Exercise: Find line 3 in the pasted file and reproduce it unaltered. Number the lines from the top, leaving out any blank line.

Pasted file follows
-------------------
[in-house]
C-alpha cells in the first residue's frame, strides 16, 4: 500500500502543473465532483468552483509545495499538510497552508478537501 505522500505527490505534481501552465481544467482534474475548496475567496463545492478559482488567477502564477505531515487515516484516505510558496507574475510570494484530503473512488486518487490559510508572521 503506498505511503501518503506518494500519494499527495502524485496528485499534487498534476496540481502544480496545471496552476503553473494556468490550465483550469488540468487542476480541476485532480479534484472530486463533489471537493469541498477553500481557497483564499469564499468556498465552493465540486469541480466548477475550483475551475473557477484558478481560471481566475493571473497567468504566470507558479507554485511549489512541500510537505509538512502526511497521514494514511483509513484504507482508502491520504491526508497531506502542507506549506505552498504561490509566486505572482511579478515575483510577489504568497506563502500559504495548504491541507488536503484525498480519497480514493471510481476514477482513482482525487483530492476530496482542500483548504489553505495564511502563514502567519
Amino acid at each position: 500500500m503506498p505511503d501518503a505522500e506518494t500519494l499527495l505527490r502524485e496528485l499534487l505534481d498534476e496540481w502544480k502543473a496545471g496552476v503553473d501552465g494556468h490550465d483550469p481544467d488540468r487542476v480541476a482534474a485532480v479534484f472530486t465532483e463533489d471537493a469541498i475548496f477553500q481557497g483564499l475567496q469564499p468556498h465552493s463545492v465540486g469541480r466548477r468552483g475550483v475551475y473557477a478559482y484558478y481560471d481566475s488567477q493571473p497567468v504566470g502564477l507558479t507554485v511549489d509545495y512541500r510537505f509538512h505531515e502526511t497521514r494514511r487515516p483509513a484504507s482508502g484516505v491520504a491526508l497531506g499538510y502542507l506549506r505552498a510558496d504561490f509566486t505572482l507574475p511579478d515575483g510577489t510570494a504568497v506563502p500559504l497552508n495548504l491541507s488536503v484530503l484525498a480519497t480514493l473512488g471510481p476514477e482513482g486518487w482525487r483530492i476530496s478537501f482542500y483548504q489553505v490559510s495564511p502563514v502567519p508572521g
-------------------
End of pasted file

Amino acid at each position: 500500500m503506498p505511503d501518503a505522500e506518494t500519494l499527495l505527490r502524485e496528485l499534487l505534481d498534476e496540481w502544480k502543473a496545471g496552476v503553473d501552465g494556468h490550465d483550469p481544467d488540468r487542476v480541476a482534474a485532480v479534484f472530486t465532483e463533489d471537493a469541498i475548496f477553500q481557497g483564499l475567496q469564499p468556498h465552493s463545492v465540486g469541480r466548477r468552483g475550483v475551475y473557477a478559482y484558478y481560471d481566475s488567477q493571473p497567468v504566470g502564477l507558479t507554485v511549489d509545495y512541500r510537505f509538512h505531515e502526511t497521514r494514511r487515516p483509513a484504507s482508502g484516505v491520504a491526508l497531506g499538510y502542507l506549506r505552498a510558496d504561490f509566486t505572482l507574475p511579478d515575483g510577489t510570494a504568497v506563502p500559504l497552508n495548504l491541507s488536503v484530503l484525498a480519497t480514493l473512488g471510481p476514477e482513482g486518487w482525487r483530492i476530496s478537501f482542500y483548504q489553505v490559510s495564511p502563514v502567519p508572521g